--> --> Cenozoic Neritic Carbonates in the Maldives Controlled by Sea Level and Ocean Currents

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Cenozoic Neritic Carbonates in the Maldives Controlled by Sea Level and Ocean Currents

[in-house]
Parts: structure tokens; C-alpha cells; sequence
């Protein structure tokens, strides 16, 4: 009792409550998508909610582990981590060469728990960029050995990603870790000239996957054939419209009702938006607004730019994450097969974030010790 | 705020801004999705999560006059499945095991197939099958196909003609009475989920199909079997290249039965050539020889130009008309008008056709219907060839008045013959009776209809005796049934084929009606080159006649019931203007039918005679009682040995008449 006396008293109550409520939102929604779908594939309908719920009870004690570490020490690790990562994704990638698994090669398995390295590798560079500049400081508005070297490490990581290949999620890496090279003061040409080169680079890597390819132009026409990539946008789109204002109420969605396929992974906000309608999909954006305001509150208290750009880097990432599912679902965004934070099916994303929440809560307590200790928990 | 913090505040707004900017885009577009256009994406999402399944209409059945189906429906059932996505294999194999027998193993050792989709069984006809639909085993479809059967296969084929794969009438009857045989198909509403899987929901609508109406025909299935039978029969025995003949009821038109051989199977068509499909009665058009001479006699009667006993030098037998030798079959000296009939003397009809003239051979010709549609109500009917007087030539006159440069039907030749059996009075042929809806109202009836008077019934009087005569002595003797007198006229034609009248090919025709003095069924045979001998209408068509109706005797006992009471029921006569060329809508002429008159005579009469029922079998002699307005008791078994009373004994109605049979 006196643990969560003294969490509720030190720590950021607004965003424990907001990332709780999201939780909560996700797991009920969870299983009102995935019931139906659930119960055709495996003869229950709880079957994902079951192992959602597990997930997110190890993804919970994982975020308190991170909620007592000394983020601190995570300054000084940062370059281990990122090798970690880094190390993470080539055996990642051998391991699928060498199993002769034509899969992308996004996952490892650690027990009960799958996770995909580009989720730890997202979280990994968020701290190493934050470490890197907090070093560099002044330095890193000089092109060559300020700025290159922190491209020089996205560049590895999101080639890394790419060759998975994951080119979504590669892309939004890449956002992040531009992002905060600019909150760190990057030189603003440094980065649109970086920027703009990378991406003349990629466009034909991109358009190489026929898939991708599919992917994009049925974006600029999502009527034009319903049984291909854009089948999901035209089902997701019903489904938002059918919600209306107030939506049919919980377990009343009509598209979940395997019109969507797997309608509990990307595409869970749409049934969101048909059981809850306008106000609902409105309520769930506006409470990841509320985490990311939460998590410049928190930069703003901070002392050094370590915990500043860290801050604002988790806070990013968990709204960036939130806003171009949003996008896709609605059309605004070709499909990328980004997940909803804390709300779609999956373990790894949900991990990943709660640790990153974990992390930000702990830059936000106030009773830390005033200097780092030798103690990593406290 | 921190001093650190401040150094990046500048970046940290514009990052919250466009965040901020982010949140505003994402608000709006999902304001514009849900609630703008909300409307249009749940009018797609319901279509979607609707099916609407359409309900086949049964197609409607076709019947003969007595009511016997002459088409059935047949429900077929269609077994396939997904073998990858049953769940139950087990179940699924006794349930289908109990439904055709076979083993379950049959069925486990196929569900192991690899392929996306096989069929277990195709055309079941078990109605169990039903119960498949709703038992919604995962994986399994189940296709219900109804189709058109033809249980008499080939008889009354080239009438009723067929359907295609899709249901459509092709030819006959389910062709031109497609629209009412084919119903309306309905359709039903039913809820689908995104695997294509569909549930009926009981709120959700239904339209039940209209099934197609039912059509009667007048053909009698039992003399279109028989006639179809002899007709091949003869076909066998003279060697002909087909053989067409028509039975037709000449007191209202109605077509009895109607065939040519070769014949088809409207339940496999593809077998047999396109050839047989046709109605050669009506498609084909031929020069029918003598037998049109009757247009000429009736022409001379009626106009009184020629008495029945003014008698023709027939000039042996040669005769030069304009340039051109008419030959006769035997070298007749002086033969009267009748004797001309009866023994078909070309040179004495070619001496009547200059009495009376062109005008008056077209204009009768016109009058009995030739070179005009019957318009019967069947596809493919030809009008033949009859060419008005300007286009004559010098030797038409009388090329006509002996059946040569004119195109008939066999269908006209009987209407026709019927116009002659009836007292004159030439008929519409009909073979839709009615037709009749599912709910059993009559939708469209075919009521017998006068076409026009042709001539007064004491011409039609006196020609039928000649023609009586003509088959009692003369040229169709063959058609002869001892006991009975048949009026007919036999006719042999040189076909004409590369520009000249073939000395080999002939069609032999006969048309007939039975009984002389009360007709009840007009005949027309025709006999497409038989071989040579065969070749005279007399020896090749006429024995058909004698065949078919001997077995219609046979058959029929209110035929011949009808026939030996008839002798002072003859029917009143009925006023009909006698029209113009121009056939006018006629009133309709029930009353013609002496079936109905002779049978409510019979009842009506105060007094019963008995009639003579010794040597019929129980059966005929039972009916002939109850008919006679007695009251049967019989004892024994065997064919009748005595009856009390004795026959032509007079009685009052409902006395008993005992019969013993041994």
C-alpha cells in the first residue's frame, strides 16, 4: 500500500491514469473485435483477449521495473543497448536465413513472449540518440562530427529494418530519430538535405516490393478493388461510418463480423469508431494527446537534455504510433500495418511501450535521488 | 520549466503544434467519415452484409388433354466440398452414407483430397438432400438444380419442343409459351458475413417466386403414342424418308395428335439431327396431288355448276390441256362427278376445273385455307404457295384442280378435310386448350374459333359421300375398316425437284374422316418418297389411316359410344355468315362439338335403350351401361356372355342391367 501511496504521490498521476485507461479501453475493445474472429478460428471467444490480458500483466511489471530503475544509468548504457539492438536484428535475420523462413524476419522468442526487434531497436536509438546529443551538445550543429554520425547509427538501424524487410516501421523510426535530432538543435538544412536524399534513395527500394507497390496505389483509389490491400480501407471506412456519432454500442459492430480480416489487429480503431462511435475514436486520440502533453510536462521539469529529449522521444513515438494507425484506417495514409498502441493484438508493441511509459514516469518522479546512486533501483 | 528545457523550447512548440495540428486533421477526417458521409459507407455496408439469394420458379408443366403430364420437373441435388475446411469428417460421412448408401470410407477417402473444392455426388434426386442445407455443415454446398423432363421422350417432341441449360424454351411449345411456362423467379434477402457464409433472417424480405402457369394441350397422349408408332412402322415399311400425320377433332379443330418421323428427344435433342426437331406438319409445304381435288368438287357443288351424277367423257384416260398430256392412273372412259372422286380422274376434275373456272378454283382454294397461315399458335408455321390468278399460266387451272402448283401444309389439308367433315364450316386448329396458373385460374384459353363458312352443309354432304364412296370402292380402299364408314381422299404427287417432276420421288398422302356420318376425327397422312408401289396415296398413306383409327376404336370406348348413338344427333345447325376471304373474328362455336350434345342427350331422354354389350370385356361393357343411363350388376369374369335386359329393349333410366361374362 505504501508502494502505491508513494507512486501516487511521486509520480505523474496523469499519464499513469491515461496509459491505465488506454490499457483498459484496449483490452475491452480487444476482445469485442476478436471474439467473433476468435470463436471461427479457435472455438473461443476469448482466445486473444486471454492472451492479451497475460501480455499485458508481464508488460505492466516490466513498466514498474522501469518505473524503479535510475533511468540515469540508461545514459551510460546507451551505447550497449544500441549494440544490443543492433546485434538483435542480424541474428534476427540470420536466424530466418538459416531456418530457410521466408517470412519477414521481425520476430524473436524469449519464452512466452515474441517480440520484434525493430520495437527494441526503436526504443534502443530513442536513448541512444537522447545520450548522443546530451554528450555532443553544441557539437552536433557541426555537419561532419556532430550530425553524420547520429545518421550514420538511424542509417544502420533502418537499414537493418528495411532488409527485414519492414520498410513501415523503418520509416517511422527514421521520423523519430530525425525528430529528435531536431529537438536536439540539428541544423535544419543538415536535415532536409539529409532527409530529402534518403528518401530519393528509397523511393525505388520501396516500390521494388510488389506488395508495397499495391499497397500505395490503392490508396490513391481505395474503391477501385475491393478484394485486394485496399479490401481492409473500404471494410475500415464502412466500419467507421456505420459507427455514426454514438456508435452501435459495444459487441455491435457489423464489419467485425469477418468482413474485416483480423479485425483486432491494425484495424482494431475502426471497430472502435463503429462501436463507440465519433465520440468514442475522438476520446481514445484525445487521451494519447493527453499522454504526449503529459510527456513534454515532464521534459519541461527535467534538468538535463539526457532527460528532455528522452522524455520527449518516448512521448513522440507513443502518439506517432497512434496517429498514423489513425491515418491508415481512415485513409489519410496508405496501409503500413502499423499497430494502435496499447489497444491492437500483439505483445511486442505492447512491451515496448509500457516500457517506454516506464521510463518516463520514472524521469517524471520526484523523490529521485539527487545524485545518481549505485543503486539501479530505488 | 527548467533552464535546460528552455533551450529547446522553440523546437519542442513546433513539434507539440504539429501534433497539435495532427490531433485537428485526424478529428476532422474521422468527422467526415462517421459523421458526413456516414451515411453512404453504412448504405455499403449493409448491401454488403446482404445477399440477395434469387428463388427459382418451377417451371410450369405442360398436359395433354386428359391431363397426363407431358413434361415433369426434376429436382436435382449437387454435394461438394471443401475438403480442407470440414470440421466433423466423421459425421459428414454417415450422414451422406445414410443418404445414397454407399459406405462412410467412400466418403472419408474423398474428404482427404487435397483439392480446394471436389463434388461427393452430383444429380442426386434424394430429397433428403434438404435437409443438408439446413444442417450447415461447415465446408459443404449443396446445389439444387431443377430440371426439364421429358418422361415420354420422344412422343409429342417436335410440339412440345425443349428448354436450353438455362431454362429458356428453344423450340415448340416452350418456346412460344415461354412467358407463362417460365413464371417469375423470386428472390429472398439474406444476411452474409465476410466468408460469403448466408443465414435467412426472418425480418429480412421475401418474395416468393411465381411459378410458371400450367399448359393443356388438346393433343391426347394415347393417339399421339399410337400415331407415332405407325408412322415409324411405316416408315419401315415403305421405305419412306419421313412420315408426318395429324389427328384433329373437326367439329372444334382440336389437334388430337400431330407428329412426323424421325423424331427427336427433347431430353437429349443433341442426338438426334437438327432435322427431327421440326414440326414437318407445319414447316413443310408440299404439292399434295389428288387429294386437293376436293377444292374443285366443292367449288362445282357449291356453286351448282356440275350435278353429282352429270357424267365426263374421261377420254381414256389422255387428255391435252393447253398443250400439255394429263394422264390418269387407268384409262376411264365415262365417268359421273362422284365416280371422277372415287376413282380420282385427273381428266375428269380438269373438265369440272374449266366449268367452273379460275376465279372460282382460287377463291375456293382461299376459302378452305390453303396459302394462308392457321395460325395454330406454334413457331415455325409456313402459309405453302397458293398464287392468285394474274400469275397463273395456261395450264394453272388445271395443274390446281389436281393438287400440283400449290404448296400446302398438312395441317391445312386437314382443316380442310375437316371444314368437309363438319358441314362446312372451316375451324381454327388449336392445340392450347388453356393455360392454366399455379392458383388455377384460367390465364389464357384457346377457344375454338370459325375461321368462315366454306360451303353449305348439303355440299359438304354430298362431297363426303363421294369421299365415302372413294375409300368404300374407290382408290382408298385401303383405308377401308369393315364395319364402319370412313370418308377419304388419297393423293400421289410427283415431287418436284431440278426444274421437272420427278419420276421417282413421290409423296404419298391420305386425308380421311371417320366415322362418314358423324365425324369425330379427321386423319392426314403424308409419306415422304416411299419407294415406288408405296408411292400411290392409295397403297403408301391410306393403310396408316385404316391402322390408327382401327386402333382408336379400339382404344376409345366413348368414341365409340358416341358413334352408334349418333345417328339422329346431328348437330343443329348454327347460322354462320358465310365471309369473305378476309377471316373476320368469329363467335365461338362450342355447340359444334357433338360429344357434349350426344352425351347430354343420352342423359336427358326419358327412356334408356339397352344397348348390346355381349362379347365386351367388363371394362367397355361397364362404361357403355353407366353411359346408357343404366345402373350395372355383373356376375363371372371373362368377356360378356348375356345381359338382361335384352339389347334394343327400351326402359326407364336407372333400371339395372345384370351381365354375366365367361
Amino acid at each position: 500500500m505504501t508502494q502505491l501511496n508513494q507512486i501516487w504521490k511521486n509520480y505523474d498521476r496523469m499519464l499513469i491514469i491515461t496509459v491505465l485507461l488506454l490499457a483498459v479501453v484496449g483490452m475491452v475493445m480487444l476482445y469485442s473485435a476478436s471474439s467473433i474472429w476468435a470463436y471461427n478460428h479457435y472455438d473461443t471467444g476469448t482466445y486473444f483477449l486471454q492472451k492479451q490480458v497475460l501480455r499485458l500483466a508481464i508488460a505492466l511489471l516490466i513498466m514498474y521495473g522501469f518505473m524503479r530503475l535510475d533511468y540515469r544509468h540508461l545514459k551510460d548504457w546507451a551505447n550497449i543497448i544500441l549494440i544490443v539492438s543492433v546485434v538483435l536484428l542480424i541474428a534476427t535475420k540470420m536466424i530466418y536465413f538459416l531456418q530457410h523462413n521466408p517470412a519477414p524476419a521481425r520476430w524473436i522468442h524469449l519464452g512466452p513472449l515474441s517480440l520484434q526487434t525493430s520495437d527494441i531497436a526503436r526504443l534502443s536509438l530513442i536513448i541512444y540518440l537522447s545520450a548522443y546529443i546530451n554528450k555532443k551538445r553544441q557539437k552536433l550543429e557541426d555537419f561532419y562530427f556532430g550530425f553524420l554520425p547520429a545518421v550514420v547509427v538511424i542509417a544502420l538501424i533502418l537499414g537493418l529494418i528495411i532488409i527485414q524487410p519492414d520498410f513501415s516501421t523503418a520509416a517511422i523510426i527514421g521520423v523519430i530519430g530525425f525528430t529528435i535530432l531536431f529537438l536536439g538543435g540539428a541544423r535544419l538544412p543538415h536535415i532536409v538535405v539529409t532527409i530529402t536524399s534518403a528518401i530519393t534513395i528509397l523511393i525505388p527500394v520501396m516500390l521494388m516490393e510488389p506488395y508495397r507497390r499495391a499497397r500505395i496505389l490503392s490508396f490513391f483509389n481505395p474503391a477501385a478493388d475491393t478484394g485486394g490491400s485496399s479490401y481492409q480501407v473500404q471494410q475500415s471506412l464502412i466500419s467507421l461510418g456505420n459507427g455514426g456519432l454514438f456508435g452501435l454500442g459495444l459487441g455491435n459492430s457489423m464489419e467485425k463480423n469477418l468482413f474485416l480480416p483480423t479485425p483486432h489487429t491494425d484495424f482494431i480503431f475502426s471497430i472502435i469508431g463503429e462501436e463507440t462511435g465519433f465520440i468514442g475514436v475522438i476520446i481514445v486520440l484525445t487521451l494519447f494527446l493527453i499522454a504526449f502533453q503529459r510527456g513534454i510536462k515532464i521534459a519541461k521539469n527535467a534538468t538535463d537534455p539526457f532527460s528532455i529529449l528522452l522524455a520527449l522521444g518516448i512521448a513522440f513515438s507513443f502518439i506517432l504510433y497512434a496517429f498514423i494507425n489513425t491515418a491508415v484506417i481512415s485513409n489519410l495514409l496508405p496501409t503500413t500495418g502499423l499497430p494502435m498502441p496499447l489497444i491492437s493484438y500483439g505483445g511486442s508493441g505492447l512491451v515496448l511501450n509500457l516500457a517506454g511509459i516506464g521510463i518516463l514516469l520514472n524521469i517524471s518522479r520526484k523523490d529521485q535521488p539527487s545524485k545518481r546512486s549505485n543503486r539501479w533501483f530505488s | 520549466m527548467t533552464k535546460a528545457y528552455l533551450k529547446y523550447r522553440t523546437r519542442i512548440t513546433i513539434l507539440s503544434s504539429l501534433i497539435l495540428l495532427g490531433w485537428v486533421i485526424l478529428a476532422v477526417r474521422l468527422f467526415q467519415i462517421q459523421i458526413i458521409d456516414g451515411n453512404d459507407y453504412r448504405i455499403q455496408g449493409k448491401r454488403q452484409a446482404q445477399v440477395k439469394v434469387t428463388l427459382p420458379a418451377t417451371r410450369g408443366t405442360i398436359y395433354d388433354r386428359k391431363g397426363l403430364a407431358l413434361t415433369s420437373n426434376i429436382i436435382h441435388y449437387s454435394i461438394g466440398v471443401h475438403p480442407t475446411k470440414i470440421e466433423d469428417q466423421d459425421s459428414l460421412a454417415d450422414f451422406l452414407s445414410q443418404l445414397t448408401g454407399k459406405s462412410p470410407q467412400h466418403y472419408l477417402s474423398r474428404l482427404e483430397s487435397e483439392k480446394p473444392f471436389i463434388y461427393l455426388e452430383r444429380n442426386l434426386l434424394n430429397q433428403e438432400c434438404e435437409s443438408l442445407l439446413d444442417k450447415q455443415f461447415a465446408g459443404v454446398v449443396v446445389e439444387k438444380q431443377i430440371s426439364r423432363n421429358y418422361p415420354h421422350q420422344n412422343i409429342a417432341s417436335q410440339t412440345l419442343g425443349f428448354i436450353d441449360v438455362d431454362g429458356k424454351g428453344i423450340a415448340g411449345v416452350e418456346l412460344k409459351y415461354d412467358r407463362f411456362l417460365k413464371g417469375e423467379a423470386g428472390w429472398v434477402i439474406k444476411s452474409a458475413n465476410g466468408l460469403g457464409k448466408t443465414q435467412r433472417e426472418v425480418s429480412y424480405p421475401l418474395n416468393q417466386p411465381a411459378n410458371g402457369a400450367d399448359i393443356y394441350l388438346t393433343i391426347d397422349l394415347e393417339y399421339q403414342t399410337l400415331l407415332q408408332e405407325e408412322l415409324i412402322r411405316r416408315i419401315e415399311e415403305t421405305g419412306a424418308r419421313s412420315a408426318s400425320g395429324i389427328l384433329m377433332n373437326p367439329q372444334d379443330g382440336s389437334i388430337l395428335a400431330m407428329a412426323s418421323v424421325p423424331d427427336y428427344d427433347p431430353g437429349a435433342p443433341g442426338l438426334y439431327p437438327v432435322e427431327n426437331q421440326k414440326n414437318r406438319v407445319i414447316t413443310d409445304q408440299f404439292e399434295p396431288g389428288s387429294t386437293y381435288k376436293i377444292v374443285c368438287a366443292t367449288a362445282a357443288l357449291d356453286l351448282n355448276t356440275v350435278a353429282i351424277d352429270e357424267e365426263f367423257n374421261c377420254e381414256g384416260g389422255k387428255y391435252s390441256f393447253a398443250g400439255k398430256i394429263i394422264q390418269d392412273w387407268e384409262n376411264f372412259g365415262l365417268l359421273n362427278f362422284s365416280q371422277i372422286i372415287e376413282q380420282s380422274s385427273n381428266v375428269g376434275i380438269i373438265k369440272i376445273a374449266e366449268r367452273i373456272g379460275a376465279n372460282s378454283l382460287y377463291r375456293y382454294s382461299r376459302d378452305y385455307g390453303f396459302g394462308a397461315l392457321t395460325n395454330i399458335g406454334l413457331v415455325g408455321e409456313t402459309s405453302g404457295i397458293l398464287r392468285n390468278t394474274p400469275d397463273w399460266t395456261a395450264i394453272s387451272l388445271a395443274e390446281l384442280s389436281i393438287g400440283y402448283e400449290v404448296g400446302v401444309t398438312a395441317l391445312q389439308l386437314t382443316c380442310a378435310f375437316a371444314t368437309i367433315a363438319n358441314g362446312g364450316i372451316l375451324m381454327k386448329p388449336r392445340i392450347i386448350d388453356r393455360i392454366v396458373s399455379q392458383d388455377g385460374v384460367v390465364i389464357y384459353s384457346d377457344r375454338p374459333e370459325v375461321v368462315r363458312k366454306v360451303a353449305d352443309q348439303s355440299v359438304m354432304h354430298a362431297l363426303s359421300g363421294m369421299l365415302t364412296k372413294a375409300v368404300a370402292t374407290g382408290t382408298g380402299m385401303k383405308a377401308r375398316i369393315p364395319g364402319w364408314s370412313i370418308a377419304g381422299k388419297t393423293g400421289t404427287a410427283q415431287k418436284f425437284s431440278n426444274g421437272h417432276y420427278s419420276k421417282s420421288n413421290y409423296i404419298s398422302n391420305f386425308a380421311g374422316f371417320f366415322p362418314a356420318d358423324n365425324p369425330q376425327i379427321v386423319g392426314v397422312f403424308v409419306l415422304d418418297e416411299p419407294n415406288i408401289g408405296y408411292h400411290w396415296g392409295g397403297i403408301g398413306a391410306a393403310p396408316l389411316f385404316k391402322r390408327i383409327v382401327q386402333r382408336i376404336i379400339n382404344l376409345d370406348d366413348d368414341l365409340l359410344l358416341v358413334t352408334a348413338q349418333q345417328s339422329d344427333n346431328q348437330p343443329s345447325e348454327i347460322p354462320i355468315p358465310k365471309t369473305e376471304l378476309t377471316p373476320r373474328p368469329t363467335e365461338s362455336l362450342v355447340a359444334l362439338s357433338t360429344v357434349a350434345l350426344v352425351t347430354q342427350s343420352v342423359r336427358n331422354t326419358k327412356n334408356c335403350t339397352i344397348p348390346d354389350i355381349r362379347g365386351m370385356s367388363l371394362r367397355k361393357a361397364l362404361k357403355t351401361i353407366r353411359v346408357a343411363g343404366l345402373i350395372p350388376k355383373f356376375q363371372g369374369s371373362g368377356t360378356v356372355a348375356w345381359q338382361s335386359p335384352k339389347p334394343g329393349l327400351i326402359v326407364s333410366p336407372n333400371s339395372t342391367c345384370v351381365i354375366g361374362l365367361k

The Maldives carbonate platform is subjected to two major controlling factors: sea-level changes and ocean currents. The impact of these factors on sediment accumulation on the atolls and in the Inner Sea is elucidated by the correlation of seismic facies to cores and downhole logs acquired at eight sites during Expedition 359 of the International Ocean Discovery Program. The Maldives architecture with two N – S running carbonate banks was established during the Oligocene (Aubert & Droxler, 1992, Bull. Cent. Rech. Expl.-Prod. Elf-Aquitaine, 16; Belopolsky & Droxler, 2004, AAPG Stud. Geol., 49). Shrinking of these banks preceded an apparent restriction of the Inner Sea area in which sapropel layers alternating with chalks formed between ~ 24 and ~ 21.5 Ma. From ~ 21.5 to ~ 17.2 Ma, the western carbonate banks increased in width through progradation of the bank edge into the Inner Sea. The eastern banks during this time did not widen, but were segmented, opening the Inner Sea to the Indian Ocean. At ~ 17.2 Ma, i.e. the beginning of the Miocene Climate Optimum (MCO), the aggrading/prograding platform growth changed to a predominantly aggradational mode. A turning point in platform reorganization occurred at ~ 15.1 Ma with prograding sequences reflecting platform growth under an overall lowered sea level. Tracing of the global sea level evolution ended at ~ 12.9 Ma when ocean currents started to control the sedimentary system. This is linked to the establishment of the modern Indian monsoon and the coeval demise of parts of the Maldivian platforms. Partial platform drowning seems to be the combined product of change in sea level and ocean circulation. As sea level started to fall from the height of the MCO, platforms were repeatedly exposed. During the subsequent sea-level rises strong currents swept the platforms, preventing the re-establishment of shallow-water ecosystems and causing the demise of several platform segments. A concomitant higher particulate organic matter accumulation shows initiation of increased upwelling. Hence, since late middle Miocene times the Maldives show a configuration of bank development of persisting growth, which is accompanied by partial platform drowning and associated deposition of drifts just some kilometers apart. The juxtaposition of current deposits and shallow-water edifices is probably more frequent in the geological record than previously thought and expressed in carbonate sequence-stratigraphic models.